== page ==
Growing Old along with Alanis Morissette
Yes, I admit it: I was one of those people who gave up on Alanis after her Unplugged album. When I heard “Hands Clean” from Under Rug Swept, I disowned her as the voice of my tortured soul.
When Jagged Little Pill came out, I was a teenager scorned who had never had a boyfriend but a series of crushes that went all wrong. “Ya Oughta Know” screamed my angst and pain, “Perfect” explained the pressures I felt from my parents to be the overachieving, A+ child, and “You Learn” reminded me that life taught me lessons that I would have to learn from. Morissette’s follow up, Supposed Former Infatuation Junkie still had the right amount of angst for me. 1998 was the year that I became a Christian, but was still searching for inner peace. “Baba” was a cynical song about Eastern religion that I identified with as I wasn’t fully sold on Buddhism, “Thank U” reminded me to be thankful to God and the universe for all the blessings life afforded me, and “Heart of the House” inspired me to become the “goddess” of my home one day.
Most people thought Supposed Former Infatuation Junkie was a let-down, but I thought it was an astonishing sophomore follow-up. Unplugged was my last Morissette album. “No Pressure Over Cappuccino” spoke about the paradoxes of life to me, and “Princes Familiar” made me think that one day, just one day, I’d meet a man who treated me like a princess the way my father always treated me. (That dream has come true, by the way.)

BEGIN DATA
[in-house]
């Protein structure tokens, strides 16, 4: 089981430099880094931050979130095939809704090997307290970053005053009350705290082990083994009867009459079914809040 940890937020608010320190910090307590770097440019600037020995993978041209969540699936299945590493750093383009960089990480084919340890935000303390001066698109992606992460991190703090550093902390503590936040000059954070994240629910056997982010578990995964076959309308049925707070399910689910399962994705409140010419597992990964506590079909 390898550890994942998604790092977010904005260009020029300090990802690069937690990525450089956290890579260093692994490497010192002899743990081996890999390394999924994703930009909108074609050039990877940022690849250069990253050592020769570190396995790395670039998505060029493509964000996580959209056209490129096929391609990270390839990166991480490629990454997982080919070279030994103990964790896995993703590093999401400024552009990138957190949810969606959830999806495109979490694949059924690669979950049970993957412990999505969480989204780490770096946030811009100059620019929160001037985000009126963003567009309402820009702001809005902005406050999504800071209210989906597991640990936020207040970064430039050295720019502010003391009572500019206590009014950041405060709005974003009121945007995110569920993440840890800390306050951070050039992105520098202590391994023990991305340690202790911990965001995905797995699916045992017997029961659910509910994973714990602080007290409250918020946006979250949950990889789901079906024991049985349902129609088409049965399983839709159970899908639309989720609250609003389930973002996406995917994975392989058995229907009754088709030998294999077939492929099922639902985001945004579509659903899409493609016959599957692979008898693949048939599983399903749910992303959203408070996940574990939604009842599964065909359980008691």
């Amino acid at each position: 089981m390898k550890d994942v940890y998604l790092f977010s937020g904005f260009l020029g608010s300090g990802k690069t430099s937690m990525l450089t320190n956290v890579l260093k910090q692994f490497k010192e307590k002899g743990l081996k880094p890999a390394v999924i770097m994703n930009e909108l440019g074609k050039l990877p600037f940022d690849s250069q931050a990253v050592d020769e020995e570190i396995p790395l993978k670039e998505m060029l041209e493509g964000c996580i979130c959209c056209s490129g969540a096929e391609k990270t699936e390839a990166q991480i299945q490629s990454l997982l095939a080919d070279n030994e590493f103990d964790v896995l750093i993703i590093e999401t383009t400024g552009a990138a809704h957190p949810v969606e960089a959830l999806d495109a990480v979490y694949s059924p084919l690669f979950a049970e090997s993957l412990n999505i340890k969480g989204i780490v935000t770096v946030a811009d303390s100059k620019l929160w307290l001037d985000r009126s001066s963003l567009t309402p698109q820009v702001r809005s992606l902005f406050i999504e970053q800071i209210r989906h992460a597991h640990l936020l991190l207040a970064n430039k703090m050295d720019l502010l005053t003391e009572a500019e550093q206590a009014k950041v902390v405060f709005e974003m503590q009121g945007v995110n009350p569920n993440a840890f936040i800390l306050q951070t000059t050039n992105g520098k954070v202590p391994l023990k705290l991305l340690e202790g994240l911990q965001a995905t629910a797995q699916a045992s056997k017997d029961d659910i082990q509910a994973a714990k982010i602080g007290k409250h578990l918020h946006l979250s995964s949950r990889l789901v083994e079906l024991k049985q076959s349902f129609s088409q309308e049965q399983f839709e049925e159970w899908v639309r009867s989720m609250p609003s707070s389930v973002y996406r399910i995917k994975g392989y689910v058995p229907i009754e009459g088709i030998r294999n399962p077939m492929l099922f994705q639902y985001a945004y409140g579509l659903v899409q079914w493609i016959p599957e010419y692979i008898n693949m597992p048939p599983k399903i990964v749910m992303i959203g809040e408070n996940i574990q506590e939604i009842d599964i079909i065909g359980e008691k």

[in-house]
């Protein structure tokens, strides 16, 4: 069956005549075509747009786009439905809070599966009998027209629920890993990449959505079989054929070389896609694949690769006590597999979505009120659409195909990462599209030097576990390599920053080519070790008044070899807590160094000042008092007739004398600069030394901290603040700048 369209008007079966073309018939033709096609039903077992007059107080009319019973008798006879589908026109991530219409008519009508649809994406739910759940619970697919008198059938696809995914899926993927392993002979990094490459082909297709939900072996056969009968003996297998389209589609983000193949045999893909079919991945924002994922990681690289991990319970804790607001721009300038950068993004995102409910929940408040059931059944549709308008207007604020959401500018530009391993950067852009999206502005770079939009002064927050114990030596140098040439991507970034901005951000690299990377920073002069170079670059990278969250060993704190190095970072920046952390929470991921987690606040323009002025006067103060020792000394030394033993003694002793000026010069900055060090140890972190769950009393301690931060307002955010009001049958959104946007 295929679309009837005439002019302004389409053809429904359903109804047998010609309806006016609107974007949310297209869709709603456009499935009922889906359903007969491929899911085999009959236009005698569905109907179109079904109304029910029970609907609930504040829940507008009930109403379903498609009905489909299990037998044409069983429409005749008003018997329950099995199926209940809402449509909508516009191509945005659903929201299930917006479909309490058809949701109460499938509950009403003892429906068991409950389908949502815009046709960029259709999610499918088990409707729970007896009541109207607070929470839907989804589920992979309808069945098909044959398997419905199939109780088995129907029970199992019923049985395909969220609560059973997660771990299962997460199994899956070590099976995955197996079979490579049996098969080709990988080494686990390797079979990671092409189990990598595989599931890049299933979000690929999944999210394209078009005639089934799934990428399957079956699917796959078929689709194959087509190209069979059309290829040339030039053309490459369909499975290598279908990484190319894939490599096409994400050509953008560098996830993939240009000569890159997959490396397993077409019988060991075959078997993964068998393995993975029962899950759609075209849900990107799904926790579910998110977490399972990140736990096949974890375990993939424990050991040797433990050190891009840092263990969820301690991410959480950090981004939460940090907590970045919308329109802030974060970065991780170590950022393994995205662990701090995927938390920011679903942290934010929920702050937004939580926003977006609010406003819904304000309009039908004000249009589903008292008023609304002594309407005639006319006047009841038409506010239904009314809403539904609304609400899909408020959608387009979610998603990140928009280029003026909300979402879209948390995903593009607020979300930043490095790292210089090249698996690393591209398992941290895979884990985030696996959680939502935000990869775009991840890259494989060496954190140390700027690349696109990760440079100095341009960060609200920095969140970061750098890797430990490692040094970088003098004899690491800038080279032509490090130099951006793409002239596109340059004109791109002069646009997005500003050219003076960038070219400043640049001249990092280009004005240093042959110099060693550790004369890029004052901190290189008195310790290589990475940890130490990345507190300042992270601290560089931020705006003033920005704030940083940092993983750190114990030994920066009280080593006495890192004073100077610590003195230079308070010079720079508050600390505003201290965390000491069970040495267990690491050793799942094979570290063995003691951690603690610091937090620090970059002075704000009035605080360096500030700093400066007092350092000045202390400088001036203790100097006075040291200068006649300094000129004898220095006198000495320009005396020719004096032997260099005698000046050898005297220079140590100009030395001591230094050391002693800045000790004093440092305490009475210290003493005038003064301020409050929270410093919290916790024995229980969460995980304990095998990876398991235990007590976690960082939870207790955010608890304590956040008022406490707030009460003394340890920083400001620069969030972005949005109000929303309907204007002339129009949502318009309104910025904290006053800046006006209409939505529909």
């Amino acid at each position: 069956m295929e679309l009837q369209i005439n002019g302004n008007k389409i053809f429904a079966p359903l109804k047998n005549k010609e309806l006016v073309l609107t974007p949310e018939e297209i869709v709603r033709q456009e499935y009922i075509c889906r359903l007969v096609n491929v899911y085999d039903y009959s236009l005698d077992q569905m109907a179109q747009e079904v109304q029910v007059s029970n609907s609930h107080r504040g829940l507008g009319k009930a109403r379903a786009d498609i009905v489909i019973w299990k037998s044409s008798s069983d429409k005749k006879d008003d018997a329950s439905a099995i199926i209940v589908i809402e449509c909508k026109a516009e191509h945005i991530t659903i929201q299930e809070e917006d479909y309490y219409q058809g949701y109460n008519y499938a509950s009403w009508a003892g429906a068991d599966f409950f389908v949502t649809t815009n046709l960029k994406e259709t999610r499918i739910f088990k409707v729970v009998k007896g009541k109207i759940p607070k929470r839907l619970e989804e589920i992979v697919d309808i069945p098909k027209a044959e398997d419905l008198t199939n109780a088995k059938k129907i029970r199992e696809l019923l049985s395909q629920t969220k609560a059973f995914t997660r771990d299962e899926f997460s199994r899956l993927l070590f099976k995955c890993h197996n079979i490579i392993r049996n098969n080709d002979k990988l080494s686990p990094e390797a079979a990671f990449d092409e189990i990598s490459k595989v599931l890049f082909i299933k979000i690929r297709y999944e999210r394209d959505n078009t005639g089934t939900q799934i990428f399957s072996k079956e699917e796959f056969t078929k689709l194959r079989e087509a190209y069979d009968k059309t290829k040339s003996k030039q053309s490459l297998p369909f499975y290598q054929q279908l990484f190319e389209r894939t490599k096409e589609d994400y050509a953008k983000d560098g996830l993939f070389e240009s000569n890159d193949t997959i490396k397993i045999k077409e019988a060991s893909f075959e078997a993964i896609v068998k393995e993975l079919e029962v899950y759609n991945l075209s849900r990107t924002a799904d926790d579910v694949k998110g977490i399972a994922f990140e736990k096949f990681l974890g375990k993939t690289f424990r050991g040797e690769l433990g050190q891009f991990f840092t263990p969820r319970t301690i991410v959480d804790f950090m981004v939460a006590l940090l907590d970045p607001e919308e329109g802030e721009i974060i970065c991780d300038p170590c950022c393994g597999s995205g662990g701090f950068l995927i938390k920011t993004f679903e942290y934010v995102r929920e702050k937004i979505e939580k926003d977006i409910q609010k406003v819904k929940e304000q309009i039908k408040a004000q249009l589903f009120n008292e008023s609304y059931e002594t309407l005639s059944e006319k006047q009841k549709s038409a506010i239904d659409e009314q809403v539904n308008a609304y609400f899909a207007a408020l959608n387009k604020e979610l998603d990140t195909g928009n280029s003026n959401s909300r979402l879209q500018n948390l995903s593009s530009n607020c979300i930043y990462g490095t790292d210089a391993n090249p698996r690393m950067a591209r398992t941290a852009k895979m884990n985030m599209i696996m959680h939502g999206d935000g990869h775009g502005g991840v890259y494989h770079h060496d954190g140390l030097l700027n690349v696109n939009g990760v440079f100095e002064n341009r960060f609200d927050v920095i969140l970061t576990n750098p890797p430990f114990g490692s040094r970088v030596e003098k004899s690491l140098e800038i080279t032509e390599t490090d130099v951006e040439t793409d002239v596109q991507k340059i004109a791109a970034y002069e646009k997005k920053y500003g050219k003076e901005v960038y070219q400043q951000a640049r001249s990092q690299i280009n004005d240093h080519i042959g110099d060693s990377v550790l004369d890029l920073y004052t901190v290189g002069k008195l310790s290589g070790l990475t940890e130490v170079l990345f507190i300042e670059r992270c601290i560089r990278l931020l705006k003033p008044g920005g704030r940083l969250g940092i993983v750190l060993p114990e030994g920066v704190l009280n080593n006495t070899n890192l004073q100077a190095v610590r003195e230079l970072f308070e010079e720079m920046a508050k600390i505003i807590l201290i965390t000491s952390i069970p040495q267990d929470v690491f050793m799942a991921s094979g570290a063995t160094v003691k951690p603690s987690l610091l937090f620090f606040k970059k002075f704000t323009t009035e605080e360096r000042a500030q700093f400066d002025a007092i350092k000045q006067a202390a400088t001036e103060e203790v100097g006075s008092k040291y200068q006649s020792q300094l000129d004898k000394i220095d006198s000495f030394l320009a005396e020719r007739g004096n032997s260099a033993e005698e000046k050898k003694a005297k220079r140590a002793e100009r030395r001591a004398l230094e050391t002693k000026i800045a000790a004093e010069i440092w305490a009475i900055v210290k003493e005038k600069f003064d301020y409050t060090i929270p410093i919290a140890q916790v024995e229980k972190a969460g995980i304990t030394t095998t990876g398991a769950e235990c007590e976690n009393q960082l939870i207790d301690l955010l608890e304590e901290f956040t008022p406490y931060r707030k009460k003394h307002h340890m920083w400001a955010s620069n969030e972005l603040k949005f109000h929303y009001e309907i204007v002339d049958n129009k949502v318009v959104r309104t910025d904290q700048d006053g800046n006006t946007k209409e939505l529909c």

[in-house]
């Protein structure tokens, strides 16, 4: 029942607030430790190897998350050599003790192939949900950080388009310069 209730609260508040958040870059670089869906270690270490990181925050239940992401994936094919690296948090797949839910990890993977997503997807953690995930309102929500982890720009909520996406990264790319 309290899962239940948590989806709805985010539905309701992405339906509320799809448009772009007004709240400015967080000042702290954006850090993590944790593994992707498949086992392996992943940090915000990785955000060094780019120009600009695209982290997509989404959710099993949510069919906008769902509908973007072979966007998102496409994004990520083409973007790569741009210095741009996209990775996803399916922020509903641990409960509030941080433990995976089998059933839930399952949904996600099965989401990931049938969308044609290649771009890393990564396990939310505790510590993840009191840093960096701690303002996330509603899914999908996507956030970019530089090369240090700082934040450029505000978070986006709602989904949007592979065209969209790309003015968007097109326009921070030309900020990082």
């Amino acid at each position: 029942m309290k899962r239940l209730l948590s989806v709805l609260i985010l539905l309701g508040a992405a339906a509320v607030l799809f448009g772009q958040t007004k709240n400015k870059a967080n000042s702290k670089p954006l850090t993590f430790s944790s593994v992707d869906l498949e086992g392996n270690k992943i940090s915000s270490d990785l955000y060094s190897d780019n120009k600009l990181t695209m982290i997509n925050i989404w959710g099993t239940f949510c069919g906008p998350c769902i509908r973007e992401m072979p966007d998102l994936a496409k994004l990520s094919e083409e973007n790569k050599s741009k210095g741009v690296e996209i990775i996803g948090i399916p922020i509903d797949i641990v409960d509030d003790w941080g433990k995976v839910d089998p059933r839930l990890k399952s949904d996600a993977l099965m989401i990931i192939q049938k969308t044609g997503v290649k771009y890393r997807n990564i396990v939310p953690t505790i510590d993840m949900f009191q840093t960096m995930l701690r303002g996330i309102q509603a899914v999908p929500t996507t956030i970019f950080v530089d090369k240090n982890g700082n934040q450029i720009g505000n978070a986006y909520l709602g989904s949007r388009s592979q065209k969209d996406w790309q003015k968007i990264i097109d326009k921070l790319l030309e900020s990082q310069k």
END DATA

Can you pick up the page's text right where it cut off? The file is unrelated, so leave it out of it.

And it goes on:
Then I heard “Hands Clean” and thought, Alanis doesn’t speak for me anymore. I need angst. Alanis sucks without the angst. But that’s because I had just gotten out of a relationship gone wrong, and suddenly songs like No Doubt’s “Ex-Girlfriend” were speaking for me.
But I’m rediscovering Alanis. She has grown out of her angst and so have I, making me more receptive to her softer, more contemplative side. Now, I am going through and listening to havoc and bright lights, Flavors of Entanglement, So-Called Chaos, and Under Rug Swept only to realize that I can still identify with her songs but on a different level than before. I’ve grown older with Alanis Morissette, and I’m glad that she didn’t stay trapped in her angst because really, who wants to experience that emotion forever? She would have been stagnant as an artist and artistry is all about evolving. And art sure imitates life.